Claiming that “readers” had pointed out typographical errors and issues, the e-publisher BookLive suspended its ongoing translation of the manga Ranking of Kings. There was, however, somewhat more to it than that. This wasn’t a case of a few commas in the wrong place and a quibble about whether to keep an honorific in the dialogue.
And it was one “reader” in particular, Katrina Leonoudakis, herself a professional translator of some years’ standing, who had brought the case to light by tweeting a damning multi-part analysis of the Ranking of Kings English version. In it, she demonstrated that the script, provided to BookLive by an outsourcing company called Dragon Digital, had lifted huge chunks of an unofficial fan translation.
Now, in terms of criminality, a “ranking of crims” if you like, complaining about this is a bit like a burglar complaining he’s been shot while invading your home. The fan translation is itself an infringement of the Ranking of Kings copyright, and some might think that nicking it was a bit of canny move on Dragon Digital’s part, stealing from the stealers. Except they hadn’t been paid to do that, they had been paid to produce a professional translation.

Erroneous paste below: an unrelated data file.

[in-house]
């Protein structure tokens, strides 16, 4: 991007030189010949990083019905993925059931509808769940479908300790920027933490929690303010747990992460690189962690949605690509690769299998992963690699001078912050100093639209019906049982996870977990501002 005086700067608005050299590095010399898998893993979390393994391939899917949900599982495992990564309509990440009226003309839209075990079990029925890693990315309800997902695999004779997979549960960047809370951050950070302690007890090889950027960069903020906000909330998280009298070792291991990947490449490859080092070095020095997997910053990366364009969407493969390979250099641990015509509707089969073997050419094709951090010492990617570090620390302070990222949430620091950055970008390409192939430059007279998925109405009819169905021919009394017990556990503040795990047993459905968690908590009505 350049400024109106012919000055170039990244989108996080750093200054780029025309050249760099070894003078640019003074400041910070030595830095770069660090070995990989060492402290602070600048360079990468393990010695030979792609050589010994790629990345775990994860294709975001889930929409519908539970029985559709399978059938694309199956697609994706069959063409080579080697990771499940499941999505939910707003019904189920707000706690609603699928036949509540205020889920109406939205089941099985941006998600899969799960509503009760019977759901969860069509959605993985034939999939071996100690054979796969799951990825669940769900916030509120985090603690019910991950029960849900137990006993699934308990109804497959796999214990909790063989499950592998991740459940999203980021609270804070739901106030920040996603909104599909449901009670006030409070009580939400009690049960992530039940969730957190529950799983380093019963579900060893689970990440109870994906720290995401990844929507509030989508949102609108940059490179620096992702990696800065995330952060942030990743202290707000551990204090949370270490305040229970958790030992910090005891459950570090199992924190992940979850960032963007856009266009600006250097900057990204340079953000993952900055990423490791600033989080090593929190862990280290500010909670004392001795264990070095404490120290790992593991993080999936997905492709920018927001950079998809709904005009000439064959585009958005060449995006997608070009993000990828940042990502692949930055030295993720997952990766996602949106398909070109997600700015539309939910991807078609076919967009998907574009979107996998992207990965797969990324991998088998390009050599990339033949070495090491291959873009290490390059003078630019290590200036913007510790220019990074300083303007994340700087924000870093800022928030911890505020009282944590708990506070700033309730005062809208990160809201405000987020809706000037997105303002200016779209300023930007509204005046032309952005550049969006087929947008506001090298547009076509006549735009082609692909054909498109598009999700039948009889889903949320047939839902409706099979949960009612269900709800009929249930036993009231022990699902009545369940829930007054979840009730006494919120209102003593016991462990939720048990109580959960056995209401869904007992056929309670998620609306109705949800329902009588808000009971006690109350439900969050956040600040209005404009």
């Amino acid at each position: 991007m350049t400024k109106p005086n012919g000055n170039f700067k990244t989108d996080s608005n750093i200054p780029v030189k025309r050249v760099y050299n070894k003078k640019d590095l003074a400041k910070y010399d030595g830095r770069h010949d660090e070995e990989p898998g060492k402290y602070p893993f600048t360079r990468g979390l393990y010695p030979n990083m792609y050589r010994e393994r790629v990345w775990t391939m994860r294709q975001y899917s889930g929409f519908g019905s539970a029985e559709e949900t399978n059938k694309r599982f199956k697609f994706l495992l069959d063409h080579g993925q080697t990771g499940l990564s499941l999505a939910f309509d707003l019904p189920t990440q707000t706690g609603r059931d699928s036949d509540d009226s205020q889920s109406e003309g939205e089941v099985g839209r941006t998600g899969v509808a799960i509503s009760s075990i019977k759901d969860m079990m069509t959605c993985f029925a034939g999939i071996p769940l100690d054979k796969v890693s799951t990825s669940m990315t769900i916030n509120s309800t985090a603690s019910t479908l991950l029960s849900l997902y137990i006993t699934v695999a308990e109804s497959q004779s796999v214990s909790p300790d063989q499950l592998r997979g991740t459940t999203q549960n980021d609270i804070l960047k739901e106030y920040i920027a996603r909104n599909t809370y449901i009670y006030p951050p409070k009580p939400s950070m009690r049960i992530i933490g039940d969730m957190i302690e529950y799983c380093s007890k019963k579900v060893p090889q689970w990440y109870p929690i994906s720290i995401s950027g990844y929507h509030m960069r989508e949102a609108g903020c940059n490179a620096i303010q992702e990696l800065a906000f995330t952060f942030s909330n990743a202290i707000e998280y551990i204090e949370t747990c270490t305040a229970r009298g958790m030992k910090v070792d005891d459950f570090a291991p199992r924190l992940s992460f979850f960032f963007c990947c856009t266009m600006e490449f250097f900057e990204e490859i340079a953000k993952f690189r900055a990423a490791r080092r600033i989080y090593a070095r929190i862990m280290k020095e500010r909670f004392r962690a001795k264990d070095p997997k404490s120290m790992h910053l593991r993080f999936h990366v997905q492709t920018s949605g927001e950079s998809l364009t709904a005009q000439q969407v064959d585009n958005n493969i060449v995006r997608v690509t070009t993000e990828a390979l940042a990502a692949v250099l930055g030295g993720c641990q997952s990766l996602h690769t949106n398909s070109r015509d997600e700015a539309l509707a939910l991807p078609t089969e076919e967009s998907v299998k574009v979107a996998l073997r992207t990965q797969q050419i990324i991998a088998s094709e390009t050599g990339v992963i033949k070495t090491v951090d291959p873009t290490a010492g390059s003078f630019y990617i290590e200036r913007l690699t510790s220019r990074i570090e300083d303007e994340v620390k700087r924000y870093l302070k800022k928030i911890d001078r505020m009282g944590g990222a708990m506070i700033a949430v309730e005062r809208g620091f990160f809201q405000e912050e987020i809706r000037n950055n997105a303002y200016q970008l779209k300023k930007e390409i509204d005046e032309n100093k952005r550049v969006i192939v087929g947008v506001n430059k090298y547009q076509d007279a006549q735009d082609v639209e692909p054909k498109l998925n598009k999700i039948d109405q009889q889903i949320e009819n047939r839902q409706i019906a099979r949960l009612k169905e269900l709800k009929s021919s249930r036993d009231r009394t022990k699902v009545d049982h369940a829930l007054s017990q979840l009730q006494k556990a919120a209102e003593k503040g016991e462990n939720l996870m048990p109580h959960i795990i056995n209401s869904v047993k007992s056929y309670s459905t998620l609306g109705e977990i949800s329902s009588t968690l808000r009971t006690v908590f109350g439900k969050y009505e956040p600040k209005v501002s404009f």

This has happened many more times than people are prepared to admit. In fact, I vaguely remember the first cases, in the late 1990s, dropping the going-rate so low that companies were only paying peanuts, and ultimately getting monkeys. What this has meant, over the years, is that translation has either become a labour of pure fannish love, or a grim, business-like triage as a minion tells themselves that they will need to turn around x episodes per day in order to make a living wage. Yes, quality suffers. No, I am not surprised.
The act of lifting scanlations has also been substantially more widespread than people care to admit. It wasn’t that long ago that I caught a well-known publisher blatantly lifting a scanlation for something they charged money for in English. When I innocently asked who had translated it for them, they hemmed and hawed and muttered something about bodging something together from “French and German sources.”
I lacked the time or energy to get as forensic as Leonoudakis about it, but it’s safe to say that her discovery has opened a can of worms that is going to wriggle all over the manga industry for some time.
Jonathan Clements is the author of Anime: A History. This article first appeared in NEO #220, 2022.